Dr. Amir was absolutely confident in his care and treatment and adamantly denied any wrongdoing or poor care of this patient.

Martin's Deposition

The case proceeded in court. Martin gave a deposition in which some of his statements were contradictory.  He seemed to have remembered more details at the time of his deposition, particularly about the physicality of Dr. Amir pulling him out of the chair and pushing him down the hallway. Nothing in the original letter from the lawyer a few days after the incident referred to any such type of claim, only the alleged wrong tooth extraction. Martin claimed no “psychological” damages, but testified he was embarrassed and humiliated by the claimed wrongfully extracted tooth 28, and the pushing, shoving and rudeness of Dr. Amir and his staff in front of his girlfriend, who had accompanied him to the office. These were the facts he cited in deposition to support his claim for damages. 

Dr. Amir's Testimony

Dr. Amir testified that he had two discussions with this patient about the recommended procedure, which included the teeth to be extracted. He advised that while it would be better if the form identified the tooth numbers, regular patients don’t know tooth numbers, so the more important part of the consent is the doctor and patient discussion. Martin admitted he never asked any questions, that he knew the consent process with Dr. Amir from the extractions the year before and with his previous dentist. This, Dr. Amir testified, was a proper and informed consent, and there was a proper basis for the recommended care which Martin agreed to. Dr. Amir agreed his records could have been more detailed, but he was able to explain in deposition his rationale and the events fairly well.

The Consultant's Feedback

The consultant for the defense believed the case was wholly defensible. The consultant felt the plaintiff’s expert report was sloppy, lacked detail and contained mistakes, showing a strong inattention to detail. The consultant, however, noted two weaknesses: the failure to identify the teeth by number in the consent form, and that Dr. Amir’s records were sparse. In addition to the consent form not having teeth numbers, there was little indication of a detailed discussion of history or medications. While these facts may not have had a causative effect on any damages, the consultant indicated this would be “fertile ground for cross examination and a claim by their expert that sloppy records would equate to sloppy care.”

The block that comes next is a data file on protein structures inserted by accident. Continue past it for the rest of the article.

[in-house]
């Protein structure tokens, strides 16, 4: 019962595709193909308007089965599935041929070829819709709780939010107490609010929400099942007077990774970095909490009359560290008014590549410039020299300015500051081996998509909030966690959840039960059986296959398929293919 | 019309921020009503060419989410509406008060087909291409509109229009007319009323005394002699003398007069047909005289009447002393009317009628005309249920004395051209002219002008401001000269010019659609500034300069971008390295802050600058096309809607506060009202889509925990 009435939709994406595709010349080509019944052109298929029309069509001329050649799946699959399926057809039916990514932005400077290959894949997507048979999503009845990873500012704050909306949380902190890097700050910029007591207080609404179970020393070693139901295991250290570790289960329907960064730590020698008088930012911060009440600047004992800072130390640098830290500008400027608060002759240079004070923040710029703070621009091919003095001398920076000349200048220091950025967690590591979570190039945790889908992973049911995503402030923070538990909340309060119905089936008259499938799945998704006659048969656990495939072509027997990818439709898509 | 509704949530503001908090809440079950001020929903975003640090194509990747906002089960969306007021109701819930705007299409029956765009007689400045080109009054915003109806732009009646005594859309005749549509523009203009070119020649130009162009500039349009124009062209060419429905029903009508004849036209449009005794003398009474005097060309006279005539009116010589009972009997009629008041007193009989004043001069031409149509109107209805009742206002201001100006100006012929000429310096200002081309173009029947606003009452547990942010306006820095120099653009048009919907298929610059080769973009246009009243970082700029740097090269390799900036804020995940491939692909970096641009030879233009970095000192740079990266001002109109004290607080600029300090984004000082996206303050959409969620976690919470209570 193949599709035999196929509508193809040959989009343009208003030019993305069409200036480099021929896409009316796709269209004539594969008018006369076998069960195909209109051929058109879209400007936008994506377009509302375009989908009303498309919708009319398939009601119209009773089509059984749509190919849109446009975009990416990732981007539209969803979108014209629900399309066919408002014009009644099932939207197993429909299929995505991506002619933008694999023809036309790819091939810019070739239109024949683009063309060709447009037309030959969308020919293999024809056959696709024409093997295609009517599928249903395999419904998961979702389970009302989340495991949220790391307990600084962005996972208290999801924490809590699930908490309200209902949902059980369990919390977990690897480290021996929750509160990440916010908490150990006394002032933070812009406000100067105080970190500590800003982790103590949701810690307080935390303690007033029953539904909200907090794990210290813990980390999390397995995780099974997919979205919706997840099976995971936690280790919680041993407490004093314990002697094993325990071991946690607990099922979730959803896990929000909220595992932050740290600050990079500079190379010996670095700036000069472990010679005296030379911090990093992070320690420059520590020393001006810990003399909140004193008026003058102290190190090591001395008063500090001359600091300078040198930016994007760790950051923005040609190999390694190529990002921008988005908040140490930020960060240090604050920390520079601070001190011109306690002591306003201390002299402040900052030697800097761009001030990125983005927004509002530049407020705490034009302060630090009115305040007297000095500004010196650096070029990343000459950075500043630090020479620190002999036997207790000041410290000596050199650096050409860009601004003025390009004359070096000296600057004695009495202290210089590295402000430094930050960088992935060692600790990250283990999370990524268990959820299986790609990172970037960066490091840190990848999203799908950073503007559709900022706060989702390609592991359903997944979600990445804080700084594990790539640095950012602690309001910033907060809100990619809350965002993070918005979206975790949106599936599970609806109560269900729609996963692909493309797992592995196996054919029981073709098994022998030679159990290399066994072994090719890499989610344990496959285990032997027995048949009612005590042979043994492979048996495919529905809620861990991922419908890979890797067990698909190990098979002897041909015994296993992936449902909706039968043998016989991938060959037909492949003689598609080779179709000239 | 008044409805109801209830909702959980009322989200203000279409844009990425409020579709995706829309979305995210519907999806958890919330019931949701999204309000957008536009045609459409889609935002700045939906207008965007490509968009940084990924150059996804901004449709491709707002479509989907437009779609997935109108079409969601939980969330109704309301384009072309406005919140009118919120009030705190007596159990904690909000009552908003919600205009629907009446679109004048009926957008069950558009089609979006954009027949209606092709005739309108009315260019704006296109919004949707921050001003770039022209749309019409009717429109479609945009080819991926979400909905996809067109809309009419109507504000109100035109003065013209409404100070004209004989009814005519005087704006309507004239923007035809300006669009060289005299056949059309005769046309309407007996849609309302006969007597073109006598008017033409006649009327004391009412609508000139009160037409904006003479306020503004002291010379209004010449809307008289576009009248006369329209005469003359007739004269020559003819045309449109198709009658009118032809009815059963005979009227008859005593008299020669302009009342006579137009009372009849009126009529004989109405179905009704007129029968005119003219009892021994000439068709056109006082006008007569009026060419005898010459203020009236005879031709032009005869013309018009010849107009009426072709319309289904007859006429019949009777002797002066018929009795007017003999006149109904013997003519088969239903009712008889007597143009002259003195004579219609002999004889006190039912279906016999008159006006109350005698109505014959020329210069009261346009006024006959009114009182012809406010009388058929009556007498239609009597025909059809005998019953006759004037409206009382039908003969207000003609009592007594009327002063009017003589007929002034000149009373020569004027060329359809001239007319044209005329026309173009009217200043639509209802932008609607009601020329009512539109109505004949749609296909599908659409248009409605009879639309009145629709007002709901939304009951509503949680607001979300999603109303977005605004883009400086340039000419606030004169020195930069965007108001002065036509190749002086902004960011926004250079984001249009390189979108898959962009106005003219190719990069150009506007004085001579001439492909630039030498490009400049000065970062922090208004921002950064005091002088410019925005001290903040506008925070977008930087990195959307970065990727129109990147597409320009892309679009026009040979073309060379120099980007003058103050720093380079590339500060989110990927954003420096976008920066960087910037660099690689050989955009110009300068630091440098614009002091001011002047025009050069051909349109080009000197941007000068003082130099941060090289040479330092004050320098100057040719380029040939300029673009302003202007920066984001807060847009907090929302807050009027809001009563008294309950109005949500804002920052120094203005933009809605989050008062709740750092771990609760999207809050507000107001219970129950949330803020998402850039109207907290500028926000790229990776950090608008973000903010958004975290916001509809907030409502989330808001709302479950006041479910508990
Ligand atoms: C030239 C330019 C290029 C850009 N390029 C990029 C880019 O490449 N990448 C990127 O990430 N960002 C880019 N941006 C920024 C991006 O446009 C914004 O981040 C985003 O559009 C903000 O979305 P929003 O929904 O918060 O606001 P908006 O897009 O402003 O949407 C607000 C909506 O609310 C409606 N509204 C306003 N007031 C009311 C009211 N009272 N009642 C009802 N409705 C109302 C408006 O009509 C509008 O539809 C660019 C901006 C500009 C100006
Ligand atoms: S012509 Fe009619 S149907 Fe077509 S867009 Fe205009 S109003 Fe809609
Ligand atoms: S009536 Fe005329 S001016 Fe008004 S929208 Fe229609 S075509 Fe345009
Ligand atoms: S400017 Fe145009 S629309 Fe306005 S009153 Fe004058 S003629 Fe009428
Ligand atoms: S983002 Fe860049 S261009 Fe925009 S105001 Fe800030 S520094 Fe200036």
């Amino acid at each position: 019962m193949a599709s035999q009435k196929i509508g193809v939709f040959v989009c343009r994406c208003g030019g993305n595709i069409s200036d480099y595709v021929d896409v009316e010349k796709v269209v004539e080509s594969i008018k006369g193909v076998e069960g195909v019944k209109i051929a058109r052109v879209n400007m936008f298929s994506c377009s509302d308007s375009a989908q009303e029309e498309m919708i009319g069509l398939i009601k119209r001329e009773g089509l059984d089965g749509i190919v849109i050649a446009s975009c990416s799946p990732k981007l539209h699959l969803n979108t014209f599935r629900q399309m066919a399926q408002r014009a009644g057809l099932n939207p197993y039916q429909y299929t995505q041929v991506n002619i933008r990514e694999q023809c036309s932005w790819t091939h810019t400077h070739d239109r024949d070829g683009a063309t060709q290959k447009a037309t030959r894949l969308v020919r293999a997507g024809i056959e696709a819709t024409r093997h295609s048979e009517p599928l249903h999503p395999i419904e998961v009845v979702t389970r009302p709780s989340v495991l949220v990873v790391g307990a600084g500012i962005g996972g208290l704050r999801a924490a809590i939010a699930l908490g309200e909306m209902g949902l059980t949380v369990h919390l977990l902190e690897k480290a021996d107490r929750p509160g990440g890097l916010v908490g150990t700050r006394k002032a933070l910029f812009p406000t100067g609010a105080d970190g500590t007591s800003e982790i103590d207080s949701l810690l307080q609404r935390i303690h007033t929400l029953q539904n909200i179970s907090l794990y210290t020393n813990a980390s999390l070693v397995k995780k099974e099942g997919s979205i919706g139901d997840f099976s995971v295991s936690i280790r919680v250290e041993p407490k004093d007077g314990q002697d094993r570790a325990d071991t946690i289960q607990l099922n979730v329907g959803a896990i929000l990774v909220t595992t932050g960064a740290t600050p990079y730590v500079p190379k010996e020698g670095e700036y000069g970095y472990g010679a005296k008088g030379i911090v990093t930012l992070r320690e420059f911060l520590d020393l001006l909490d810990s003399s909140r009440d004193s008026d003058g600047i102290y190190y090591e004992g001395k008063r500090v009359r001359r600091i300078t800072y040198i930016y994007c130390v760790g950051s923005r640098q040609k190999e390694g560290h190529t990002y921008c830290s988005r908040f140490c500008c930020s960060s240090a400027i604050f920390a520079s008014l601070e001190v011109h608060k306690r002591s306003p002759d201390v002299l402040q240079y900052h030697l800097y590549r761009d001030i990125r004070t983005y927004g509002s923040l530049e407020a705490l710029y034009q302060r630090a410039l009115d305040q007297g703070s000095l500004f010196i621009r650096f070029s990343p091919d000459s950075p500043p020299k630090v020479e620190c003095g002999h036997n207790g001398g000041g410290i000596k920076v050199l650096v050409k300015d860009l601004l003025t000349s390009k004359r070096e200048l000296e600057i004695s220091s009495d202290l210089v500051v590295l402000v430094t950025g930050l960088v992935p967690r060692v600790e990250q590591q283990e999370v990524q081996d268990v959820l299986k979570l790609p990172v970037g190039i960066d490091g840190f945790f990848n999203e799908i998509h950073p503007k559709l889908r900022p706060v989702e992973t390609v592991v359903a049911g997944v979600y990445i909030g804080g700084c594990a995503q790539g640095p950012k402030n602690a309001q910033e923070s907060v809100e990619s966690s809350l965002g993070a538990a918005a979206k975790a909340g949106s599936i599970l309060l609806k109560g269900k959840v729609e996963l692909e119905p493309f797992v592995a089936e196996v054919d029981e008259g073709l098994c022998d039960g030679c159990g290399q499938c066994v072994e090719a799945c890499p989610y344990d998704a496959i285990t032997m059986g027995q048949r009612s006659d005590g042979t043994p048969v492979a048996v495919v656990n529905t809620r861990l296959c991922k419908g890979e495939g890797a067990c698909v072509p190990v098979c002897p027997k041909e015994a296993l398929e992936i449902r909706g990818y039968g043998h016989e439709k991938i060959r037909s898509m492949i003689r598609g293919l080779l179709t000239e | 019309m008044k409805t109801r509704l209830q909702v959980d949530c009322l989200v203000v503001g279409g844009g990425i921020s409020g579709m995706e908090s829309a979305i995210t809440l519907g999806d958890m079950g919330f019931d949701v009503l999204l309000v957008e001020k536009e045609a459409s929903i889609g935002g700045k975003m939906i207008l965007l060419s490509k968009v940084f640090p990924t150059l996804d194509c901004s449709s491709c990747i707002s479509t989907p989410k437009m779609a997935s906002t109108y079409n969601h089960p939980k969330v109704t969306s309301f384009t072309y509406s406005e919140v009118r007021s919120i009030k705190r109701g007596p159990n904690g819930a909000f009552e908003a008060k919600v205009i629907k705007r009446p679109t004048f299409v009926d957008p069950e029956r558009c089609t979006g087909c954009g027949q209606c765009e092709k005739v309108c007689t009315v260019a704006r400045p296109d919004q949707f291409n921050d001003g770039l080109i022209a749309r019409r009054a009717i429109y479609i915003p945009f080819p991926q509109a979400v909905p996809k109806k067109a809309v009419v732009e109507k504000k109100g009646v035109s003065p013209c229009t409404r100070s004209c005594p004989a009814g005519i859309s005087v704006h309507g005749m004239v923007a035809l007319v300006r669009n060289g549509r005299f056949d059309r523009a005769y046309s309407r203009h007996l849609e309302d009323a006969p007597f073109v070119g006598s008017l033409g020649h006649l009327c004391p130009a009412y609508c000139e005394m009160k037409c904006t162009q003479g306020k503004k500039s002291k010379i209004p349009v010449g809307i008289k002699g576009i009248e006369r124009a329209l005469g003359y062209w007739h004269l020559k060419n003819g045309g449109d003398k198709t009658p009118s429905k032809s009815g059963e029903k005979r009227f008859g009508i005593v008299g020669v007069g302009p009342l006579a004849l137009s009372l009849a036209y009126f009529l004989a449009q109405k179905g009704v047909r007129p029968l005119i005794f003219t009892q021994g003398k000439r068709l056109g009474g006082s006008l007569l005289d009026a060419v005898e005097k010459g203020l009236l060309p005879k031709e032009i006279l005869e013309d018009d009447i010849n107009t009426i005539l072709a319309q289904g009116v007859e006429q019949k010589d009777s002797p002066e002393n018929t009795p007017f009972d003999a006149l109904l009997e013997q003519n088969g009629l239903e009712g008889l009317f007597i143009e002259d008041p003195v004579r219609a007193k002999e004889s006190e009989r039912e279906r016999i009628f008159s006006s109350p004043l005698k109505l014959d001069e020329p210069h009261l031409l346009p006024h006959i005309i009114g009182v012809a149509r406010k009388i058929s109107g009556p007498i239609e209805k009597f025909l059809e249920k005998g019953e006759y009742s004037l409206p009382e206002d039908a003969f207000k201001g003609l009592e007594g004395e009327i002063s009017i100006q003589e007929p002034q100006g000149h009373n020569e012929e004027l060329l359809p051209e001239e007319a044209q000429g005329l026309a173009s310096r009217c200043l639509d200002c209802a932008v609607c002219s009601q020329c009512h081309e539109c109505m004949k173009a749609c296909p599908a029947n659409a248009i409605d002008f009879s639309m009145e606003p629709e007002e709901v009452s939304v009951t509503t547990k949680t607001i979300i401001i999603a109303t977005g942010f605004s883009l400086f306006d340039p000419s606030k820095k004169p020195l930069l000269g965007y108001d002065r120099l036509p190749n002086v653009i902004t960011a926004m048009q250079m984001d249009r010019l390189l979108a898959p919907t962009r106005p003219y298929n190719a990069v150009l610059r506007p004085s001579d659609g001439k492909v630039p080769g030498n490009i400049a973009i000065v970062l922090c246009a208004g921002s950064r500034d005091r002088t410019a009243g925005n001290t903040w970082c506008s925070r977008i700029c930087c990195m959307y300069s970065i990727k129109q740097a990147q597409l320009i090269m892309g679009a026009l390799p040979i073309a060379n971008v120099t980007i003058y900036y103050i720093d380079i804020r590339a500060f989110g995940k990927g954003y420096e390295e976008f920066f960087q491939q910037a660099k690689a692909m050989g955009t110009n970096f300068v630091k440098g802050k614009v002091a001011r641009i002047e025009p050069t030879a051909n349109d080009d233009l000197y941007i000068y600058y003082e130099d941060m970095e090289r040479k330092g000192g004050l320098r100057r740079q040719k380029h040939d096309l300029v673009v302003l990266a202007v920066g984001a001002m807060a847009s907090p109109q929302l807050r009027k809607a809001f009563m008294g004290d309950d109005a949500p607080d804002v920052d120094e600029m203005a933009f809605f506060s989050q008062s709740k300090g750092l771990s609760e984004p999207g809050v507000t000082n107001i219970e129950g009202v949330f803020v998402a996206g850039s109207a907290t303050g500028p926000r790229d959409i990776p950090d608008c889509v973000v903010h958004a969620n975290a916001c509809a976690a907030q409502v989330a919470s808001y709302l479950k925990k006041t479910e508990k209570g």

The End Result

The final factor in the case was related to the factual disputes between Martin and Dr. Amir, or the doctor’s word versus the patient’s word. Disputes of fact and credibility of witnesses are questions for a jury, not a judge. Dr. Amir presented well at deposition, and while Martin was a bit inconsistent and not overly sympathetic, most witnesses are more prepared for trial testimony. Considering all factors, and with input from all involved, Dr. Amir felt strongly that the case should not be resolved, despite the risks inherent to any trial.

Before the case proceeded to expert deposition however, plaintiff’s counsel voluntarily dismissed the case. The time to refile passed and the case was completely dismissed.

While one never knows for certain the reasons a case is voluntarily dismissed, Martin’s counsel indicated that it would be too expensive to bring to trial. There were concerns that their expert costs might not be justified by what the lawyers thought a jury would award, if the jury agreed with their liability case. Likely the damages in a claim of “humiliation” for a single wrong tooth extraction would likely not have a large verdict potential. 

What Can We Learn?

In this case, the substantive dental care as related to the alleged injury of a wrong tooth extraction was overall very defensible. While there were some areas that would have made the substantive defense much stronger, i.e. a tailored consent form, narrative progress note initialed by the patient identifying the process of consent with the basis for the recommended procedure and the patient’s understanding of which teeth were to be extracted, a diagram or picture of the teeth to be extracted, the medical and dental history, etc., Dr. Amir was luckily able to fill in some of these details at deposition. More detail and personalization in the documented consent process will always benefit the practitioner.

Having strong and detailed records, tailored in all ways to that patient can guard against a suit because that is the first thing every lawyer and consultant will look to when suit is contemplated.  Even though this was a very plaintiff-oriented expert, if the records had been more detailed, even an expert such as this one might not have been able to support a claim.

Details in a record are very powerful because they were recorded before an untoward event occurred. Records are not affected by bias, memory or time. Had some or all of these kinds of details been included in the chart, there may never have been a lawsuit. The written record is most often the most important witness in a case. It can have great impact on a he said/she said case by bolstering a practitioner’s credibility. Commitment to keeping a thorough and detailed record is one of the best ways any practitioner can protect and defend against a claim or lawsuit.